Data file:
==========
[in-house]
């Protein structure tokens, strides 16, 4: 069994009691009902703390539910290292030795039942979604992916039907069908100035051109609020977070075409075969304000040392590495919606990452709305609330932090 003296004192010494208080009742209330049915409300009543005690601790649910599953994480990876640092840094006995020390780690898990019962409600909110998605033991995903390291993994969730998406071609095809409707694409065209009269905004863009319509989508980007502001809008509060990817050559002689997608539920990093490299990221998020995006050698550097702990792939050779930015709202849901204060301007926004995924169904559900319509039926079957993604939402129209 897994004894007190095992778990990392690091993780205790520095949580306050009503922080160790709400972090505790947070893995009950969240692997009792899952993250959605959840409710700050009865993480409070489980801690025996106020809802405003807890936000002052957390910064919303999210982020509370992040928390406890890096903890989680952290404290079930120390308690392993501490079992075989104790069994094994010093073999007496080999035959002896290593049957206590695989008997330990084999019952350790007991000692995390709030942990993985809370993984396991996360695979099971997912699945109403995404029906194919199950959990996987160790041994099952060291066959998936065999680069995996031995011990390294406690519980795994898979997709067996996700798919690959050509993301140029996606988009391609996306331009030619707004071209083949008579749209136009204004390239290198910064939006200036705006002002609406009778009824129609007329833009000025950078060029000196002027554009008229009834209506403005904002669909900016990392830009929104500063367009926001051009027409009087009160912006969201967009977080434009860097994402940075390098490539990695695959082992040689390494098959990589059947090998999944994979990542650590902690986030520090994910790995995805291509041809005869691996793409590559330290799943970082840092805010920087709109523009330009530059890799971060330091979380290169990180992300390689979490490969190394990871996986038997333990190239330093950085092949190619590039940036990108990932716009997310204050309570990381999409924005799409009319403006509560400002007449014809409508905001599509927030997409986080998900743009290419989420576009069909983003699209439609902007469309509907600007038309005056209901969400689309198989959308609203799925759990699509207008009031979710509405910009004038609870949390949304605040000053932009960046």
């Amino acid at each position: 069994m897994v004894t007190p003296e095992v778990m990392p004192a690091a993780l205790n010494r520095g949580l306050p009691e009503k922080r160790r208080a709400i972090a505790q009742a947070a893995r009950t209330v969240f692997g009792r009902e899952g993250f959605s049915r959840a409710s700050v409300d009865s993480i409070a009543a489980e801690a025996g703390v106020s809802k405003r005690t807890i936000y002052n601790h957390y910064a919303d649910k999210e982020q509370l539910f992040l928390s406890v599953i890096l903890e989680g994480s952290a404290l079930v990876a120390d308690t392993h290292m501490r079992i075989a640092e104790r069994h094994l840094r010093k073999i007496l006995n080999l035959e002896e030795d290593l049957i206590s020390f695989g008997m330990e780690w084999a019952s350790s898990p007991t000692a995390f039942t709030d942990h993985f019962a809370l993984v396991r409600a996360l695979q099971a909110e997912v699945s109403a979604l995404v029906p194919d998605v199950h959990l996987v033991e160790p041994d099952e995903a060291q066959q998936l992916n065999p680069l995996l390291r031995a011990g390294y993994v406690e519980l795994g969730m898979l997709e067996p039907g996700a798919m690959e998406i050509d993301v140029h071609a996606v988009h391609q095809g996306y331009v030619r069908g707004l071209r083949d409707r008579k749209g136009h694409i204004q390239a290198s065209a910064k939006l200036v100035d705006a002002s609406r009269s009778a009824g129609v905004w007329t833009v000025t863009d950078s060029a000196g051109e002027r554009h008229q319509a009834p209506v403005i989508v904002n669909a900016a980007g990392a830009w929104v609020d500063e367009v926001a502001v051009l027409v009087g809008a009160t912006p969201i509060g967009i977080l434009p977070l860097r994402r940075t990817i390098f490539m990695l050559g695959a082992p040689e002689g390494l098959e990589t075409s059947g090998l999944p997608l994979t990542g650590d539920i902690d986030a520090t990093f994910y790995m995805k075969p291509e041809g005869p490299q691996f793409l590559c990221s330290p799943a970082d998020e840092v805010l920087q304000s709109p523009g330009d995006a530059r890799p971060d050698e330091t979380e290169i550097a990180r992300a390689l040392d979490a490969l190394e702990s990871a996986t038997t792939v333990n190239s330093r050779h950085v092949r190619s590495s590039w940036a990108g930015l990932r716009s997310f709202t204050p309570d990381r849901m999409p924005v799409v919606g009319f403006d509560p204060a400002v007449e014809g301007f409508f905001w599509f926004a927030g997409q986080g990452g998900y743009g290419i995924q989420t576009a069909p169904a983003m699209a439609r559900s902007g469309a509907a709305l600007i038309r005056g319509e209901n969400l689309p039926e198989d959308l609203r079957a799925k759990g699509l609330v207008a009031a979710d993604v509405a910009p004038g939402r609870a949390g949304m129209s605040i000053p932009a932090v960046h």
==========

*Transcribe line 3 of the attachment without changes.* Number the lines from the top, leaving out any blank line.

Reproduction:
């Amino acid at each position: 069994m897994v004894t007190p003296e095992v778990m990392p004192a690091a993780l205790n010494r520095g949580l306050p009691e009503k922080r160790r208080a709400i972090a505790q009742a947070a893995r009950t209330v969240f692997g009792r009902e899952g993250f959605s049915r959840a409710s700050v409300d009865s993480i409070a009543a489980e801690a025996g703390v106020s809802k405003r005690t807890i936000y002052n601790h957390y910064a919303d649910k999210e982020q509370l539910f992040l928390s406890v599953i890096l903890e989680g994480s952290a404290l079930v990876a120390d308690t392993h290292m501490r079992i075989a640092e104790r069994h094994l840094r010093k073999i007496l006995n080999l035959e002896e030795d290593l049957i206590s020390f695989g008997m330990e780690w084999a019952s350790s898990p007991t000692a995390f039942t709030d942990h993985f019962a809370l993984v396991r409600a996360l695979q099971a909110e997912v699945s109403a979604l995404v029906p194919d998605v199950h959990l996987v033991e160790p041994d099952e995903a060291q066959q998936l992916n065999p680069l995996l390291r031995a011990g390294y993994v406690e519980l795994g969730m898979l997709e067996p039907g996700a798919m690959e998406i050509d993301v140029h071609a996606v988009h391609q095809g996306y331009v030619r069908g707004l071209r083949d409707r008579k749209g136009h694409i204004q390239a290198s065209a910064k939006l200036v100035d705006a002002s609406r009269s009778a009824g129609v905004w007329t833009v000025t863009d950078s060029a000196g051109e002027r554009h008229q319509a009834p209506v403005i989508v904002n669909a900016a980007g990392a830009w929104v609020d500063e367009v926001a502001v051009l027409v009087g809008a009160t912006p969201i509060g967009i977080l434009p977070l860097r994402r940075t990817i390098f490539m990695l050559g695959a082992p040689e002689g390494l098959e990589t075409s059947g090998l999944p997608l994979t990542g650590d539920i902690d986030a520090t990093f994910y790995m995805k075969p291509e041809g005869p490299q691996f793409l590559c990221s330290p799943a970082d998020e840092v805010l920087q304000s709109p523009g330009d995006a530059r890799p971060d050698e330091t979380e290169i550097a990180r992300a390689l040392d979490a490969l190394e702990s990871a996986t038997t792939v333990n190239s330093r050779h950085v092949r190619s590495s590039w940036a990108g930015l990932r716009s997310f709202t204050p309570d990381r849901m999409p924005v799409v919606g009319f403006d509560p204060a400002v007449e014809g301007f409508f905001w599509f926004a927030g997409q986080g990452g998900y743009g290419i995924q989420t576009a069909p169904a983003m699209a439609r559900s902007g469309a509907a709305l600007i038309r005056g319509e209901n969400l689309p039926e198989d959308l609203r079957a799925k759990g699509l609330v207008a009031a979710d993604v509405a910009p004038g939402r609870a949390g949304m129209s605040i000053p932009a932090v960046h």